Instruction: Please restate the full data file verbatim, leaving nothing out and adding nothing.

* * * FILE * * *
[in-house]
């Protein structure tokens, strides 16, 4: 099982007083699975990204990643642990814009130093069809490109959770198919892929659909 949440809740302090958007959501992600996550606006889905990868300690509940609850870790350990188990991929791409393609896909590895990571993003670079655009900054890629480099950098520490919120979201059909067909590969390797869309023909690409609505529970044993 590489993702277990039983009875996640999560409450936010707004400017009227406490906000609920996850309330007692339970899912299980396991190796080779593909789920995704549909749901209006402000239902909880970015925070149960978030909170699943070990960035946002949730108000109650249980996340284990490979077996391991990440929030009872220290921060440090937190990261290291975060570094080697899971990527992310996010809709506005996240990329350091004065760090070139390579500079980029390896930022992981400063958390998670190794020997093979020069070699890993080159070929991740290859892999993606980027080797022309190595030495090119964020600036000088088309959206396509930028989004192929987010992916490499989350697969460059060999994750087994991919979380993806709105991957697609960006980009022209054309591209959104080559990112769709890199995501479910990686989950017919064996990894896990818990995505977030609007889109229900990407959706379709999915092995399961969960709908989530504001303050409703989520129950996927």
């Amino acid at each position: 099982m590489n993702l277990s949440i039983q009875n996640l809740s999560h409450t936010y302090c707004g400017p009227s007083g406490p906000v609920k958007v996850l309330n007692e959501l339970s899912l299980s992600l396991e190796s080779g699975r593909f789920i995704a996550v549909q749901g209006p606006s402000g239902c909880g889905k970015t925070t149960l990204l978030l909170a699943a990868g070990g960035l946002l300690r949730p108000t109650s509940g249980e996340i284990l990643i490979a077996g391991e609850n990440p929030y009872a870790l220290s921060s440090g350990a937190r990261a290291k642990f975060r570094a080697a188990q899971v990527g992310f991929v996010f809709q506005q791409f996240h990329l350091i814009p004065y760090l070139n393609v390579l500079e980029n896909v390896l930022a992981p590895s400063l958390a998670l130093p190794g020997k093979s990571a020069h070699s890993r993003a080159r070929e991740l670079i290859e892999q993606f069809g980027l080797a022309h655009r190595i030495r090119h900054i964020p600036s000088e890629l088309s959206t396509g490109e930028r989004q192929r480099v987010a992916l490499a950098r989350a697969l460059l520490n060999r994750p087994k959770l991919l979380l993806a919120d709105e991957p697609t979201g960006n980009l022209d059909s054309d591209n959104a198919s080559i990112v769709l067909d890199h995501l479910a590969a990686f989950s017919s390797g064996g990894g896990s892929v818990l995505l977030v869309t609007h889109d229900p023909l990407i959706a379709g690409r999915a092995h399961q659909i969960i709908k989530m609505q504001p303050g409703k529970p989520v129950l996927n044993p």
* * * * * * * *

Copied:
[in-house]
């Protein structure tokens, strides 16, 4: 099982007083699975990204990643642990814009130093069809490109959770198919892929659909 949440809740302090958007959501992600996550606006889905990868300690509940609850870790350990188990991929791409393609896909590895990571993003670079655009900054890629480099950098520490919120979201059909067909590969390797869309023909690409609505529970044993 590489993702277990039983009875996640999560409450936010707004400017009227406490906000609920996850309330007692339970899912299980396991190796080779593909789920995704549909749901209006402000239902909880970015925070149960978030909170699943070990960035946002949730108000109650249980996340284990490979077996391991990440929030009872220290921060440090937190990261290291975060570094080697899971990527992310996010809709506005996240990329350091004065760090070139390579500079980029390896930022992981400063958390998670190794020997093979020069070699890993080159070929991740290859892999993606980027080797022309190595030495090119964020600036000088088309959206396509930028989004192929987010992916490499989350697969460059060999994750087994991919979380993806709105991957697609960006980009022209054309591209959104080559990112769709890199995501479910990686989950017919064996990894896990818990995505977030609007889109229900990407959706379709999915092995399961969960709908989530504001303050409703989520129950996927």
């Amino acid at each position: 099982m590489n993702l277990s949440i039983q009875n996640l809740s999560h409450t936010y302090c707004g400017p009227s007083g406490p906000v609920k958007v996850l309330n007692e959501l339970s899912l299980s992600l396991e190796s080779g699975r593909f789920i995704a996550v549909q749901g209006p606006s402000g239902c909880g889905k970015t925070t149960l990204l978030l909170a699943a990868g070990g960035l946002l300690r949730p108000t109650s509940g249980e996340i284990l990643i490979a077996g391991e609850n990440p929030y009872a870790l220290s921060s440090g350990a937190r990261a290291k642990f975060r570094a080697a188990q899971v990527g992310f991929v996010f809709q506005q791409f996240h990329l350091i814009p004065y760090l070139n393609v390579l500079e980029n896909v390896l930022a992981p590895s400063l958390a998670l130093p190794g020997k093979s990571a020069h070699s890993r993003a080159r070929e991740l670079i290859e892999q993606f069809g980027l080797a022309h655009r190595i030495r090119h900054i964020p600036s000088e890629l088309s959206t396509g490109e930028r989004q192929r480099v987010a992916l490499a950098r989350a697969l460059l520490n060999r994750p087994k959770l991919l979380l993806a919120d709105e991957p697609t979201g960006n980009l022209d059909s054309d591209n959104a198919s080559i990112v769709l067909d890199h995501l479910a590969a990686f989950s017919s390797g064996g990894g896990s892929v818990l995505l977030v869309t609007h889109d229900p023909l990407i959706a379709g690409r999915a092995h399961q659909i969960i709908k989530m609505q504001p303050g409703k529970p989520v129950l996927n044993p």